Today we’ll give you a double dose of Dewey. This morning we published an eloquent email from a Dewey paralegal, which looked at the story from a human-interest perspective. Now we shall return to the business aspects of the crisis.
I don’t always cover electronic discovery, but when I do, I prefer juicy court decisions.
And that’s what we have today. The United States District Court for the Southern District of New York released a blunt, controversial ruling last week, slamming down accounting firm KPMG for requesting a less intense preservation obligation. The case has unsettling implications for attorneys and corporations who have big hopes in the future of less costly and less invasive e-discovery standards.
The case has been causing headaches for some time now….
We shouldn’t be surprised that the American Bar Association barely cares about law schools misleading prospective law students when the organization doesn’t even really seem to mind when law school lie directly to the ABA itself. The Villanova Law LSAT scandal has been resolved, and boy are you going to be underwhelmed by the penalties associated with lying to the ABA for four years.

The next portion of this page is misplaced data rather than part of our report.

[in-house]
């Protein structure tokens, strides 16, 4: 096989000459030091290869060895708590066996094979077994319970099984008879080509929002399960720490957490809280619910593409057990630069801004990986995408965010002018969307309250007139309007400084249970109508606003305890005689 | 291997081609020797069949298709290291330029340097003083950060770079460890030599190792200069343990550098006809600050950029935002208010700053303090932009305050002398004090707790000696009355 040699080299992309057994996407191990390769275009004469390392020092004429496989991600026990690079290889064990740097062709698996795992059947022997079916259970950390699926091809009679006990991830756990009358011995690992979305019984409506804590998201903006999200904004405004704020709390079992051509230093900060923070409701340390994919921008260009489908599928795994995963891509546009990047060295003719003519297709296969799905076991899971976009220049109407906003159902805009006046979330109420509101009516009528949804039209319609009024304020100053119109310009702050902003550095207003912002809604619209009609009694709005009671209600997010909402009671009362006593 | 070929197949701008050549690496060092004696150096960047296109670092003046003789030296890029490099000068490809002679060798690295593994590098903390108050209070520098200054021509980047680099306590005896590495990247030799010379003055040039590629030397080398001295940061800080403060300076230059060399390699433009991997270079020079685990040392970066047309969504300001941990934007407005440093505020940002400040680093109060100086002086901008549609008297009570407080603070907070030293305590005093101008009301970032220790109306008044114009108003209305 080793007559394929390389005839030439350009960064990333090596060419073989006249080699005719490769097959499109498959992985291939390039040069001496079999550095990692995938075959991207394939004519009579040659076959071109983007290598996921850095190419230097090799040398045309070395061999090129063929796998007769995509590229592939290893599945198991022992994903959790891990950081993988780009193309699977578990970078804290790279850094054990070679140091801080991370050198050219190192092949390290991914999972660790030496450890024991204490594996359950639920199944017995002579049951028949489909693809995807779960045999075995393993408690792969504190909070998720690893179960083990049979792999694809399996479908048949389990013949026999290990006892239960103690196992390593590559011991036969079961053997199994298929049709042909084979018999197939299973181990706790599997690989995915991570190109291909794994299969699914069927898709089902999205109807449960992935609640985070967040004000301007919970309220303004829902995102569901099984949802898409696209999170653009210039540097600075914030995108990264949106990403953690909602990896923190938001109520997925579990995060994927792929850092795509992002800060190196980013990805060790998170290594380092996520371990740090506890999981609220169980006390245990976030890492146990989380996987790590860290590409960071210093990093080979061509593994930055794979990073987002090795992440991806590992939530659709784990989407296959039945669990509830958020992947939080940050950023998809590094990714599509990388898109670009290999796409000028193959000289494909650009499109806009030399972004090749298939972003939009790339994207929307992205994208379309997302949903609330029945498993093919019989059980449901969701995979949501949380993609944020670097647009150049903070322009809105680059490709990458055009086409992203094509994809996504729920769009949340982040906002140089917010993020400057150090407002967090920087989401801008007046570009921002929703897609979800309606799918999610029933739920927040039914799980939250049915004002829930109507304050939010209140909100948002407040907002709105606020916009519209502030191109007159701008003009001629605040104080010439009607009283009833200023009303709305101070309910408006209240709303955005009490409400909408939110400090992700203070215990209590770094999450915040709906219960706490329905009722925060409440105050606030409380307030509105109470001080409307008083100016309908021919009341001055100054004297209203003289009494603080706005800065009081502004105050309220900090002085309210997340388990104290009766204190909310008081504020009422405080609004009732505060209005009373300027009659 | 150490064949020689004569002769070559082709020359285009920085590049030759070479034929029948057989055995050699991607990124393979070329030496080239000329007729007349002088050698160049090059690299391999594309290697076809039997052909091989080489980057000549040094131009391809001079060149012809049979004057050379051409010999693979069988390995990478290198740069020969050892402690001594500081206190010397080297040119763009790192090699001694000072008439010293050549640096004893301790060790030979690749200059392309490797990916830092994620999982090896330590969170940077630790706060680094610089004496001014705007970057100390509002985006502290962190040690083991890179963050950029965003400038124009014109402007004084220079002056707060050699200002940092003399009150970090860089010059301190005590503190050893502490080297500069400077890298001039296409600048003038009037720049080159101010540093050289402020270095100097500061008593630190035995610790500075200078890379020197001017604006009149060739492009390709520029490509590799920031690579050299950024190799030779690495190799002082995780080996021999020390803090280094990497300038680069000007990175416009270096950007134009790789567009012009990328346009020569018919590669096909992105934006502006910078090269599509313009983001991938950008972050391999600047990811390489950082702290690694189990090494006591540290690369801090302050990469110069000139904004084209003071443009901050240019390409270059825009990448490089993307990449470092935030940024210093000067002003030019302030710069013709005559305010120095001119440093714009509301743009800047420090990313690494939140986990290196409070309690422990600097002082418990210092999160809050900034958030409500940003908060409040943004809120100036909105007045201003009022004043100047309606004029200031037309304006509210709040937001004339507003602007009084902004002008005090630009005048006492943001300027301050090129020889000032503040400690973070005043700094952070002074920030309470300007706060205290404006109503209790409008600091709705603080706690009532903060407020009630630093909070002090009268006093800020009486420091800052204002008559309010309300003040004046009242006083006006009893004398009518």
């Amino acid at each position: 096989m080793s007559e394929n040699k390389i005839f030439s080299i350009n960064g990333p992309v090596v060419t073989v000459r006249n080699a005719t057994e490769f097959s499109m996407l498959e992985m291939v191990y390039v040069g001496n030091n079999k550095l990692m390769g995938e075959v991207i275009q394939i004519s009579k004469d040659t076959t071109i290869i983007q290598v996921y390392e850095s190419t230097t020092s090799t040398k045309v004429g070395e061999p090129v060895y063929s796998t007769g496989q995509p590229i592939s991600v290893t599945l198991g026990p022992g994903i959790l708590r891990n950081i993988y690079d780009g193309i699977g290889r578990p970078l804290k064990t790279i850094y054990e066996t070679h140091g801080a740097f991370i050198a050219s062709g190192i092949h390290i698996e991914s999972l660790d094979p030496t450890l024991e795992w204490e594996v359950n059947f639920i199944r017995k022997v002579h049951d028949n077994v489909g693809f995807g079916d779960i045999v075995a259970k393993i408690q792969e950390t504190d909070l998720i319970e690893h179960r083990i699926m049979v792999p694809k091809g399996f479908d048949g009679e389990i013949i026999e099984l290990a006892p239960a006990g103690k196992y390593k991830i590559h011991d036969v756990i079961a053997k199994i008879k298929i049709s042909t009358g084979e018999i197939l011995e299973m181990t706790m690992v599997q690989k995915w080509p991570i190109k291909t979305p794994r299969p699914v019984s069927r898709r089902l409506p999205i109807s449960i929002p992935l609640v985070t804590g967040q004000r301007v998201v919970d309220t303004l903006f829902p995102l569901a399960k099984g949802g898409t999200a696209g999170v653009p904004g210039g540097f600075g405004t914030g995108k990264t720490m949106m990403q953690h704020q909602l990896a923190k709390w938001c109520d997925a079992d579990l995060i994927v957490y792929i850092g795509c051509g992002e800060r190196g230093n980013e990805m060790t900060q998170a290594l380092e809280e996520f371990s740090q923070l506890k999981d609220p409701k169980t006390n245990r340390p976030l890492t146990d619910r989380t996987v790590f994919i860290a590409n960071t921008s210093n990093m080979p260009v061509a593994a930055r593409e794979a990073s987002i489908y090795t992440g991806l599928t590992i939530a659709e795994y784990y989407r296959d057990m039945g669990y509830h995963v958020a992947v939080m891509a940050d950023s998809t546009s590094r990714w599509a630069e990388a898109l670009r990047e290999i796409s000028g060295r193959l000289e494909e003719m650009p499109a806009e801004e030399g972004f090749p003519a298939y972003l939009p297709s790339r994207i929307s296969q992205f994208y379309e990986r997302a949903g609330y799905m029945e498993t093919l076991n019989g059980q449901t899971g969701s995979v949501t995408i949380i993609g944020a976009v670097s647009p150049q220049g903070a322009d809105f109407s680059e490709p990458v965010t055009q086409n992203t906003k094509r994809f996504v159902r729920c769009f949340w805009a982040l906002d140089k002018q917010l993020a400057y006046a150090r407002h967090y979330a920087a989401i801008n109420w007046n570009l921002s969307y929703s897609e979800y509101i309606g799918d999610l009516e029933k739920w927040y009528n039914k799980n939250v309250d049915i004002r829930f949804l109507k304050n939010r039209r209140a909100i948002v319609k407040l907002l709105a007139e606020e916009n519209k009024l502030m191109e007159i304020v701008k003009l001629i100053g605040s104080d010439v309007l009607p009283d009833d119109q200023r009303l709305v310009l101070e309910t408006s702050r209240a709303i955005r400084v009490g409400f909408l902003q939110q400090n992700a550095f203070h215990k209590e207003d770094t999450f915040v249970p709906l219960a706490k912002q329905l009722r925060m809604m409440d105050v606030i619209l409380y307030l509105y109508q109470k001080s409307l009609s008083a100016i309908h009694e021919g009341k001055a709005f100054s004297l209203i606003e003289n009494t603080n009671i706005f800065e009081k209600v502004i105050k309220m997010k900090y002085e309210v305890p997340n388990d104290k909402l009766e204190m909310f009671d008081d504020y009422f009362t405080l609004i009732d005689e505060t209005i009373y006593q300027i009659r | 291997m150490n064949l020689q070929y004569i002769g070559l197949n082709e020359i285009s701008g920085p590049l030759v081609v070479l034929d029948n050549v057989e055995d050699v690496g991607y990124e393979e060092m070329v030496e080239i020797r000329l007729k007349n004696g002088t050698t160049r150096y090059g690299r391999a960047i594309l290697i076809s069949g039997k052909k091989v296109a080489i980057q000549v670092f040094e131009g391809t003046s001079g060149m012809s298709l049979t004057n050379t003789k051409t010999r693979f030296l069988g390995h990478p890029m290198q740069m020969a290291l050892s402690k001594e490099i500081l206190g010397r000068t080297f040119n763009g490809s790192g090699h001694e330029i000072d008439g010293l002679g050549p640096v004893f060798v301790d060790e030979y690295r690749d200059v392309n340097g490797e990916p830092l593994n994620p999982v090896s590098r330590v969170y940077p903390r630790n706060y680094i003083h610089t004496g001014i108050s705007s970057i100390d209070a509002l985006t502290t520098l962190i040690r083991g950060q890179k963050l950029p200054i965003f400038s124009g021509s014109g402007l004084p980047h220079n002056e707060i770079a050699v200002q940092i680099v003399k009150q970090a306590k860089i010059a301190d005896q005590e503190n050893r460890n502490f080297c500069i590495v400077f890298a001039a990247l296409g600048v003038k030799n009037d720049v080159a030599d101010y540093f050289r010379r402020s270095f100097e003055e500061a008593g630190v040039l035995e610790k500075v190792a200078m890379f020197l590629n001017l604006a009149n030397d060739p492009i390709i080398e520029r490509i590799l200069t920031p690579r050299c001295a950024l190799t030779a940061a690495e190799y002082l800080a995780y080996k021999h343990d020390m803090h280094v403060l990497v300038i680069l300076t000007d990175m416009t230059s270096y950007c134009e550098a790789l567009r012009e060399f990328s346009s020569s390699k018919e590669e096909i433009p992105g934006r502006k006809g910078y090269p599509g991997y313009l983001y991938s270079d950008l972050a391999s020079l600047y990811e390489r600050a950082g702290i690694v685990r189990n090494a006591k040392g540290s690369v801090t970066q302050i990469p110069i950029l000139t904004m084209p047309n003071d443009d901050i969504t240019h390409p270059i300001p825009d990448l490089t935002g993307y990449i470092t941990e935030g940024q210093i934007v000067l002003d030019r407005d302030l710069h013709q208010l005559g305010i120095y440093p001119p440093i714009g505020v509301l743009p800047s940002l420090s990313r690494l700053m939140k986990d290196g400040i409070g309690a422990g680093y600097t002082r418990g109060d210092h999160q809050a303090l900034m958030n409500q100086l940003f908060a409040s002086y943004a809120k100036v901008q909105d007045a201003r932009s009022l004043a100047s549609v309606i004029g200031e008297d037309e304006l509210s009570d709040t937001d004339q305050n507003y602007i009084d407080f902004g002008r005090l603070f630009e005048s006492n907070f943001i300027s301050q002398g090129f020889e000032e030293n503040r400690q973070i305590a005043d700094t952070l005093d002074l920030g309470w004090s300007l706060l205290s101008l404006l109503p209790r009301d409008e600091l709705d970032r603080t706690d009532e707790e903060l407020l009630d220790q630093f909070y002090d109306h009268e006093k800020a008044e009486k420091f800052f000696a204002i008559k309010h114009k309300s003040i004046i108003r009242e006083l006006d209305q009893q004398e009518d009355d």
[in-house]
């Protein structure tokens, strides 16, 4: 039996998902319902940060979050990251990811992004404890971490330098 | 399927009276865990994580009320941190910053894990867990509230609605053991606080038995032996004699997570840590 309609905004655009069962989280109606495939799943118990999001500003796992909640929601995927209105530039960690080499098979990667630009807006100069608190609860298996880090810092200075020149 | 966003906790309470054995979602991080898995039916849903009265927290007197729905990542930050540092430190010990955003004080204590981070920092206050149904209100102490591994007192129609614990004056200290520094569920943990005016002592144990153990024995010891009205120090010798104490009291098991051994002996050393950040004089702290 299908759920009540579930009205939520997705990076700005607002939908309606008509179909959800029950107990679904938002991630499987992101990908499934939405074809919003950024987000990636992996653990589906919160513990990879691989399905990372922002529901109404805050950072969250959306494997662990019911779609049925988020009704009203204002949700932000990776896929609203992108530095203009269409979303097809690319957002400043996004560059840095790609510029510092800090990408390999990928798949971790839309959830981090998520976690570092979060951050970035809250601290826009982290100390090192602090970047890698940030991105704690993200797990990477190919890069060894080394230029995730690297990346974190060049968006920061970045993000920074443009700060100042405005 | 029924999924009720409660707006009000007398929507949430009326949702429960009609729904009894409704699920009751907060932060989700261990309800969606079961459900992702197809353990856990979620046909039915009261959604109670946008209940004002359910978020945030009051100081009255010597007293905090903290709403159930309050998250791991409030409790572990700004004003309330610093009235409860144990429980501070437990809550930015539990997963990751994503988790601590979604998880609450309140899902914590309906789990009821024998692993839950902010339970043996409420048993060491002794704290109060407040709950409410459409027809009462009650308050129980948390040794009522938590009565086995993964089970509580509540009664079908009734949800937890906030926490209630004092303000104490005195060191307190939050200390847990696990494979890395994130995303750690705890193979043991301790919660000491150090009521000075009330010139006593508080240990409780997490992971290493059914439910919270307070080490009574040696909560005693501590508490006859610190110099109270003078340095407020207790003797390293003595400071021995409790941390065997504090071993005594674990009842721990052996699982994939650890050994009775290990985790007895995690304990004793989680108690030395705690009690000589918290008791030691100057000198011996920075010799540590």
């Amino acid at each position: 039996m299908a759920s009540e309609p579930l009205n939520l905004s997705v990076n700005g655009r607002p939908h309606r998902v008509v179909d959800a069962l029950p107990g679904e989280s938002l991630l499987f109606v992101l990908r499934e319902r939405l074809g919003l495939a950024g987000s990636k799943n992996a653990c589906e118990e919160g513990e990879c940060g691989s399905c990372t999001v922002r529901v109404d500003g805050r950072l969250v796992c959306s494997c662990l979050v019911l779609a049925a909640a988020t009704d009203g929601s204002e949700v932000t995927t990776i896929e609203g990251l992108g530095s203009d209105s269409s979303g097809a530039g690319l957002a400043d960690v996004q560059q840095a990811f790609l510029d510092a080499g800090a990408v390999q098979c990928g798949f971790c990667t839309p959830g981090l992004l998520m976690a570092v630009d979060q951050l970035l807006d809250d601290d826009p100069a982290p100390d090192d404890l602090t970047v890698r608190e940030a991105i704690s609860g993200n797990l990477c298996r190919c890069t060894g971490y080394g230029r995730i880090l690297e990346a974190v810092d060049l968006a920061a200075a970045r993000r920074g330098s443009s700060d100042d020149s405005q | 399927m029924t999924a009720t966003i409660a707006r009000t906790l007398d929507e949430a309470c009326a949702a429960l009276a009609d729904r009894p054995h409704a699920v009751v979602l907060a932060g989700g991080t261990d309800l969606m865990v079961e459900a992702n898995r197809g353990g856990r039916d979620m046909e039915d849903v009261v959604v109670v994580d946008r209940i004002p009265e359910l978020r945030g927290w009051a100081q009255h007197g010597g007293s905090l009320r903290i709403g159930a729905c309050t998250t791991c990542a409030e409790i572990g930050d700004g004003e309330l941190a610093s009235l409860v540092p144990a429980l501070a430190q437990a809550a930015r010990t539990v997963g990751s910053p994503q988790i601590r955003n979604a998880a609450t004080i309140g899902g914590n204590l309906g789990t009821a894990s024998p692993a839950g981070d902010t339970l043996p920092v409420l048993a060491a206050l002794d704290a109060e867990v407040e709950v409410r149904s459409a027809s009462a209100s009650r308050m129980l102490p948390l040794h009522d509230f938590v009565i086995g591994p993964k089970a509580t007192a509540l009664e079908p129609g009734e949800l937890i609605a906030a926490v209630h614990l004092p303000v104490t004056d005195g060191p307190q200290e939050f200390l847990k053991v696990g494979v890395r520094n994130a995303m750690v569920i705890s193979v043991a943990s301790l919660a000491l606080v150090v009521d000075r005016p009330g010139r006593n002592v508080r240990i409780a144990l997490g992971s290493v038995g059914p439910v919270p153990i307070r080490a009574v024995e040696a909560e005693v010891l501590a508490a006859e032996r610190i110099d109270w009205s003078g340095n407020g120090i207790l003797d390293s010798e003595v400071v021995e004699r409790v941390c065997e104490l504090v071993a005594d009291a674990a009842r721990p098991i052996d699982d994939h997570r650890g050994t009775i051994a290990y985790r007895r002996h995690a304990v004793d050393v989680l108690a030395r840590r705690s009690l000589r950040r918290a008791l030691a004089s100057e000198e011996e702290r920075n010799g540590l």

For those who haven’t been following along, an investigation revealed that former Villanova administration officials misrepresented the median LSAT scores and GPAs of incoming Villanova students. The deceit took place for many years. Investigators later found that Villanova also falsely reported the number of admission offers extended to Villanova applicants.
These are pretty serious findings against the school. You’d expect the punishment to be severe… unless you’ve actually been paying attention to how the ABA operates. If you are an ABA watcher, you know that this is an organization that thinks wrists are for slaps, not for cuffs.